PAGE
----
A newly elected city councillor wants to use an old tool to fight bedbugs: DDT.
Matthew Green, soon to be inaugurated as Ward 3 councillor, says it's time to ask whether the city could use the pesticide to address the bedbug epidemic.
Green says he became aware of the seriousness of Hamilton's bedbug problem while campaigning door-to-door in infested buildings, where he could literally see the insects crawling on some residents' skin.
"It's a crisis for people that are having to live with it. We really have to look at real solutions," he said. "When you see a bedbug actually on somebody — you can't unsee that."
But DDT — or dichlorodiphenyltrichloroethane — has been banned in Canada since 1972 because of its effect on birds and wildlife. Its byproducts can live for long periods of time in human and animal tissue and the chemical can be passed on to babies in breast milk. According to Health Canada, it can stay in water for as long as 150 years.
"It's a pretty nasty substance," said Fred Capretta, a professor of chemistry and chemical biology at McMaster University.
Still, Green says he'd like to file a formal motion asking the province to consider lifting its ban on DDT in order to fight bedbugs.
"We have an obligation to people to make sure that they can live in dignity," he said. "I'll defer to the science. But I'll also put people as a priority."
One of the major issues surrounding bedbug control is how difficult it is to completely wipe them out, especially from high-density, high-occupancy buildings. Even if one unit is treated, bedbugs can easily travel through cracks in the wall, under doors and even inside light switches. They're notoriously difficult to kill and can survive without a blood meal for months.
Capretta says the benefits of using a chemical like DDT would have to be weighed closely against the risks. Some areas of the world still use DDT to control the mosquito population, which in turn lowers malaria rates. However, there are now concerns that some mosquitoes have become resistant to the pesticide.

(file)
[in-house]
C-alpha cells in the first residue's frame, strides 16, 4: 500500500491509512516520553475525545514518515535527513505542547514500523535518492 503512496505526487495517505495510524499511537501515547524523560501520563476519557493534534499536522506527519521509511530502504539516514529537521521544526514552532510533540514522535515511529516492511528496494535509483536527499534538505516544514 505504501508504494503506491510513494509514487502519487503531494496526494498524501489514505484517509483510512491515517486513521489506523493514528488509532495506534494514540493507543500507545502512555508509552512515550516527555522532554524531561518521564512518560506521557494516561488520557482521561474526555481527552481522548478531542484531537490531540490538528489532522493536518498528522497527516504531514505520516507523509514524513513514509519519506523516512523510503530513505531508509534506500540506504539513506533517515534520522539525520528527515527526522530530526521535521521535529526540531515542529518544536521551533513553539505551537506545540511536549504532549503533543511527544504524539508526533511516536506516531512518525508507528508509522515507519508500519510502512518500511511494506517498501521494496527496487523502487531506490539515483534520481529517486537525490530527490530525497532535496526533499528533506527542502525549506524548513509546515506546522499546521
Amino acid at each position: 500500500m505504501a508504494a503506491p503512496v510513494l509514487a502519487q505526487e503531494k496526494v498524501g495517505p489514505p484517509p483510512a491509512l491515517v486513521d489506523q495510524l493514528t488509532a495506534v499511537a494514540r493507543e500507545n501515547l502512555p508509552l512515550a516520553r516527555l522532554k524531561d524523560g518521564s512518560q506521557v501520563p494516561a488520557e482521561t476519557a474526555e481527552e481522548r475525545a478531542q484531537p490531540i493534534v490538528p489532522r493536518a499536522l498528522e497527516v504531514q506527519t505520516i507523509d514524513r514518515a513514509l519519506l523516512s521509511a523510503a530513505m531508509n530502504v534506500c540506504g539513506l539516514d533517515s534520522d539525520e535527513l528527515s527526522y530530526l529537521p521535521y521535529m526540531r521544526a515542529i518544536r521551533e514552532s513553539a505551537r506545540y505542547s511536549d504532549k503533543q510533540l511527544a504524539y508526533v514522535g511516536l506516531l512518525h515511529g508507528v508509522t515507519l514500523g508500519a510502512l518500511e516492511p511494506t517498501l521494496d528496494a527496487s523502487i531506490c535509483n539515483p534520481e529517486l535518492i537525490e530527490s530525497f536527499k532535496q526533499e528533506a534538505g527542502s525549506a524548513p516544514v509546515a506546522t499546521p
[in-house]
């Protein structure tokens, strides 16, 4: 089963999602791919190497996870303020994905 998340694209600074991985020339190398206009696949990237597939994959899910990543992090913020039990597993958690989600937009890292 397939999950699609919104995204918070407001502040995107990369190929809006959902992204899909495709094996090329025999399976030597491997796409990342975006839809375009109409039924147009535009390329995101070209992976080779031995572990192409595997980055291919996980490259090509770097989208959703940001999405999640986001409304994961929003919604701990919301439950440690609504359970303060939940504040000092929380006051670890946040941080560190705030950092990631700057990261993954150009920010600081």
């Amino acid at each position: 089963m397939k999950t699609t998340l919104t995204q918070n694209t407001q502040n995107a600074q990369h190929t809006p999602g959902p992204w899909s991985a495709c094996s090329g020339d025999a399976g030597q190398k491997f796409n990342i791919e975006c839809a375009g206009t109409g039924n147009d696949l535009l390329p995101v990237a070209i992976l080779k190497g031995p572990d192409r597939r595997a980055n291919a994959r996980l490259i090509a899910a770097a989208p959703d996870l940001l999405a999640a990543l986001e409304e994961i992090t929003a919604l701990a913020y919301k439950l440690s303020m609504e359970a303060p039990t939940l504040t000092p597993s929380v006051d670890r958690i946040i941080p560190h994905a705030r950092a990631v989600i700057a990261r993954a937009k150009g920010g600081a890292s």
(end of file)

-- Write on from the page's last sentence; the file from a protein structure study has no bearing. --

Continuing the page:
Still, when it comes to killing insects, DDT does the job. In fact, the disappearance of bedbugs during the early- and mid-20th century has been linked to the widespread use of pesticides like DDT.
"It's been pretty effective at doing this kind of stuff," Capretta said.
Hamilton recently agreed to devote $450,000 to a new anti-bedbug strategy, including creating a new position: a "navigator" who will help residents battle the insects.
According to the city, there are higher incidents of bedbugs where there are greater concentrations of people. The city is currently drafting a "comprehensive bedbug strategy" due in early 2015 that will examine the creation of a bedbug registry.
In 2013, nearly 5,000 work orders were filled by CityHousing Hamilton for bedbug inspections and treatments, and 13,424 phone calls were fielded from residents with bedbug concerns.
Susan Harding-Cruz, vector-borne disease manager with public health, says pesticides (though not DDT) are already among the tools the city uses to fight bedbugs in its housing buildings. Other methods include steam, heat, laundering, vacuuming and education.
"One of the biggest things to do for control is to be aware of what a bedbug is," she said.
Harding-Cruz also added that the fact a councillor is discussing how to handle the issue is important.
"We do need a concerted effort to help better control them. If we have someone on council that's concerned about them, that will be helpful," she said.